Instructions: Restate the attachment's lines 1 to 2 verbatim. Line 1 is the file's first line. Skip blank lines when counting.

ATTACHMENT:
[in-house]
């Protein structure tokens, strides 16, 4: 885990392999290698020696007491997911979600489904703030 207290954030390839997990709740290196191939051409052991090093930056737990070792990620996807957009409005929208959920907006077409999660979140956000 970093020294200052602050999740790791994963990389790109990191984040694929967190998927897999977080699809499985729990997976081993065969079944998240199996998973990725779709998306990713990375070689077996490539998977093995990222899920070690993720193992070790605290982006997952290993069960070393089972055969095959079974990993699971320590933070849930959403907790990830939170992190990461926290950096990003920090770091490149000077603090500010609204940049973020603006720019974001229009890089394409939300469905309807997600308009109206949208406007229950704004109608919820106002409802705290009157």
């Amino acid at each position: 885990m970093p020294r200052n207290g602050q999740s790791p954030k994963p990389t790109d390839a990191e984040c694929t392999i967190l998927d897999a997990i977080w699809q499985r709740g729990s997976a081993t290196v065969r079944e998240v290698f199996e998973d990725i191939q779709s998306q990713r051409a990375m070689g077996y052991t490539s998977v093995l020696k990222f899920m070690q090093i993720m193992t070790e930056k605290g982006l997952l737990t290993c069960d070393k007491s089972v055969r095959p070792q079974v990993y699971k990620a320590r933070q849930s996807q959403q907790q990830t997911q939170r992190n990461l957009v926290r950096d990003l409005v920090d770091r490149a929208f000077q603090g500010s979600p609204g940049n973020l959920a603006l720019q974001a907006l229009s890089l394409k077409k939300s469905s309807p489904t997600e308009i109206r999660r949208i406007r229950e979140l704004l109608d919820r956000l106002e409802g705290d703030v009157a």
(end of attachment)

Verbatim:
[in-house]
């Protein structure tokens, strides 16, 4: 885990392999290698020696007491997911979600489904703030 207290954030390839997990709740290196191939051409052991090093930056737990070792990620996807957009409005929208959920907006077409999660979140956000 970093020294200052602050999740790791994963990389790109990191984040694929967190998927897999977080699809499985729990997976081993065969079944998240199996998973990725779709998306990713990375070689077996490539998977093995990222899920070690993720193992070790605290982006997952290993069960070393089972055969095959079974990993699971320590933070849930959403907790990830939170992190990461926290950096990003920090770091490149000077603090500010609204940049973020603006720019974001229009890089394409939300469905309807997600308009109206949208406007229950704004109608919820106002409802705290009157």